Monday, August 04, 2008

Re-cess-sion - Presidential Campaign Redux

Okay. Some off-the-cuff thoughts.

So we all know the economy is in the tubes. We covered earlier what that might mean for lawyers, and to see how big-law is being affected, one need look no further than ATL's coverage. And there's been the endless litany of press coverage. But what about the Presidential campaign.

Talking earlier about the implications of the now full-blown recession for the campaign trail - indicating that it *should*, in theory, be both the critical issue and provide a huge boost for Barack Obama, seeing as John McCain's plan for the economy sits somewhere between non-existent and non-nonsensical.

Paul Krugman, in his column today, examined this:

Incidentally, it’s surprising that the lousy economy hasn’t yet had more impact on the campaign. Mr. McCain essentially proposes continuing the policies of a president whose approval rating on economics is only 20 percent. So why isn’t Mr. Obama further ahead in the polls?

One answer may be that Mr. Obama, perhaps inhibited by his desire to transcend partisanship (and avoid praising the last Democratic president?), has been surprisingly diffident about attacking the Bush economic record. An illustration: if you go to the official Obama Web site and click on the economic issues page, what you see first isn’t a call for change — what you see is a long quote from the candidate extolling the wonders of the free market, which could just as easily have come from a speech by President Bush.

The "free market" is nothing more than a massive joke on feeble-minded libertarians and free market ideologues when it comes to the current recession. Consider a brief, simplified version of the mortgage-backed security crisis that partially explains the current fix. Companies took advantage of lax/non-existent regulations in the housing industry to get the sub-prime ball rolling. If the regulations ("restrictions on private ordering" if you will) were stricter, the predatory sub-primers don't get off the ground, period.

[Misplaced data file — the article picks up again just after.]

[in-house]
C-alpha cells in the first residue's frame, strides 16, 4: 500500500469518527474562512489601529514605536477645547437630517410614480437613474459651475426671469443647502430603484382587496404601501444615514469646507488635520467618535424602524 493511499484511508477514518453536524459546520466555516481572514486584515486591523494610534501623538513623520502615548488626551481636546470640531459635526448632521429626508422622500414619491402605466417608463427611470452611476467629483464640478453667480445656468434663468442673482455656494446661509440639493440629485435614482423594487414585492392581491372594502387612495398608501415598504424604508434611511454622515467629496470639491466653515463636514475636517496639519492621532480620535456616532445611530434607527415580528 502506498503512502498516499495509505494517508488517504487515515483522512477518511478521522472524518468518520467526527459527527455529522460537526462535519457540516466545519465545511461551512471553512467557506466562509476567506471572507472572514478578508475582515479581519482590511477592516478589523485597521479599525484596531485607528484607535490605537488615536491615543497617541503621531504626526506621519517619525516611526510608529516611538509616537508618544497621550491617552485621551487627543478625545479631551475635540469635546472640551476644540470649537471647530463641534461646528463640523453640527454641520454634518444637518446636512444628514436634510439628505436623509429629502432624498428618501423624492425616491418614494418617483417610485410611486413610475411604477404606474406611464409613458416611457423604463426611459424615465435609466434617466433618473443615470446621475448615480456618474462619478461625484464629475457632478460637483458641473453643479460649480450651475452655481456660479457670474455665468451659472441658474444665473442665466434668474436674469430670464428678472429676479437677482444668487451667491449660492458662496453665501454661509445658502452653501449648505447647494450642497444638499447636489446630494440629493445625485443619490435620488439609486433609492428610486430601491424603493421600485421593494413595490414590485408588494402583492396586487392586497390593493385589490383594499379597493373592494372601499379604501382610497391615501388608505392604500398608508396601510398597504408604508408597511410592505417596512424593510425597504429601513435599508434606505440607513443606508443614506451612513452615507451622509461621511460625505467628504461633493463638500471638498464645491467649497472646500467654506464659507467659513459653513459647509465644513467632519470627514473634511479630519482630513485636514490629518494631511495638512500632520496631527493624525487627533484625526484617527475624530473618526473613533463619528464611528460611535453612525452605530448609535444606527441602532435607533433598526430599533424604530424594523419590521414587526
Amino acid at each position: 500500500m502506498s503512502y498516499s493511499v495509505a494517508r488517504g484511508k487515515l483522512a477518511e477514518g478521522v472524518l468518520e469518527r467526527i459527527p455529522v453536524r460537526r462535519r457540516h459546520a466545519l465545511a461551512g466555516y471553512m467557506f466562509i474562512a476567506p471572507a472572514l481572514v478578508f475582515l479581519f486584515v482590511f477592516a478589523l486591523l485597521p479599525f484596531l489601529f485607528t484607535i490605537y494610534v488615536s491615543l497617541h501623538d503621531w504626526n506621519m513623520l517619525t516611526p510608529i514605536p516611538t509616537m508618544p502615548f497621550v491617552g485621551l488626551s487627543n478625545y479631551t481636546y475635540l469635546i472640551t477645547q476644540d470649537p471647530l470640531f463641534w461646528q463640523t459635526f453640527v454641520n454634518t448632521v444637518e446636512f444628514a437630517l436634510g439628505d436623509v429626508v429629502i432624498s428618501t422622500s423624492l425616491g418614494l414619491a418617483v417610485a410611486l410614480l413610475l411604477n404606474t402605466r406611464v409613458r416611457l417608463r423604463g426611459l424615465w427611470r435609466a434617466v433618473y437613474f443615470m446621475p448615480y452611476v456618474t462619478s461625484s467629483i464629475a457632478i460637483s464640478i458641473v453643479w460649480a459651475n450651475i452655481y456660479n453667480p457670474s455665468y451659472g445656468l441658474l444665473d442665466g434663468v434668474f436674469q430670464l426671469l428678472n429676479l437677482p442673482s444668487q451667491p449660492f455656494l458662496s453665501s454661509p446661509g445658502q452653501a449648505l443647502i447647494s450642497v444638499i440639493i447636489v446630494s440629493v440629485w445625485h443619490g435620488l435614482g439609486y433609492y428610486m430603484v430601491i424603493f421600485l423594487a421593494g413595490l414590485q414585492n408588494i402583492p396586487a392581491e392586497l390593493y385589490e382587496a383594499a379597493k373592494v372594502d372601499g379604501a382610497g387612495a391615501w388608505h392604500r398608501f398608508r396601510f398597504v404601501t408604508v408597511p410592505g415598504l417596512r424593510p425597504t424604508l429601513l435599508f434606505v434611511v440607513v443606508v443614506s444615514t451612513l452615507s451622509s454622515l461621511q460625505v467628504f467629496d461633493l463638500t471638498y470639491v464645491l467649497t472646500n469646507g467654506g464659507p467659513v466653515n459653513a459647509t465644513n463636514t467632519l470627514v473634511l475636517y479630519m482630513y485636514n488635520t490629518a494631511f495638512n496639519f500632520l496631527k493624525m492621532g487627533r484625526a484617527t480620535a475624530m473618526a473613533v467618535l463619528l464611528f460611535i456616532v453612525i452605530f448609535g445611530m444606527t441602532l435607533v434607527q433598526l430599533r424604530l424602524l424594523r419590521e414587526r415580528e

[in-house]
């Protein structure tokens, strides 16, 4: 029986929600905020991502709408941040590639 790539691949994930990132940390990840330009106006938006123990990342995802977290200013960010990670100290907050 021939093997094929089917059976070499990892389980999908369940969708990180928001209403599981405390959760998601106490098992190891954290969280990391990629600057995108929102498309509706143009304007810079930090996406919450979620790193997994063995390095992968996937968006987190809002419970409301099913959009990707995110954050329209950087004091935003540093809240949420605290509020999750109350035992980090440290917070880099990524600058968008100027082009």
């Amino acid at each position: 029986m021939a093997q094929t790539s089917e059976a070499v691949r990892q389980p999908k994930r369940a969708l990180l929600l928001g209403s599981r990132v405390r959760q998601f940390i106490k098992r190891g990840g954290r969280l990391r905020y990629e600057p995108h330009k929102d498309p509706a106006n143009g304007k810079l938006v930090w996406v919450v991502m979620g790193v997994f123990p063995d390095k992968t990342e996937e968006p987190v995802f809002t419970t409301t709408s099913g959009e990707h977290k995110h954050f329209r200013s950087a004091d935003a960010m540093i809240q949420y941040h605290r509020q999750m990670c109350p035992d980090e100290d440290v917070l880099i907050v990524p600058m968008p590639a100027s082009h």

Anyway, the companies make this risky investment and enjoy the profits for a while, until the whole thing explodes, and they lose all their money - - - so the system works - - - except that it doesn't, really, because these companies - "quasi public" insitutitions as Krugman puts it - get bailed out by the Federal government, kind of like what happened with the savings and loan industry. Point: In this 21st century situation, there is no option of a "free market" economy (unless your suggesting that Bear Sterns / Freddie Mac/ Fannie Mae shouldn't get the bailout), there's only the option of regulating things beforehand or after they goto shit. All Obama needs to do is point out how the Bush administration - (with whom McCain has virtually identical views on the economy) encourage the lax regulation that helped start this mess in the first place. But, (see above) he doesn't really.

We get the feeling that what's happened is that a lot of this talk is getting obfuscated by McCain's promise to be a true fiscal conservative. Balderdash. A Republican preaching "fiscally conservativism" is like a street whore preaching abstinence (which R's also wrong-headedly advocate). Somehow, everyone has forgotten how this three-trillion-dollar war which Bush and McCain started took the Clinton surplus and turned it into a huge deficit.

Obama needs to dig in on this issue. In addition to higher taxes on the wealthy to fund a rebuilding of our national infrastructure, he needs to make tighter economic regulation of . When the debates come, it's time to ridicule McCain's (lack of) knowledge of economics (and numerous other subjects, such as foreign policy and computers).

Previous coverage:

Oh Noes! A Recession, Or, A Time for Someone Who "Doesn't Understand" Economics?
The Recession and You (Law Weekly)


FFJ said...

If individuals took more responsibility for their own decisions and didn't sign loans they had no chance of being able to repay over the longterm this crisis would not have happened either.

Rule 12 (f) said...

Yea, blame the victims of predatory lending. You can't expect people without much education or access to sound financial advice to understand the terms of a complicated mortgage. Blame the lenders and profiteers, not the plebs.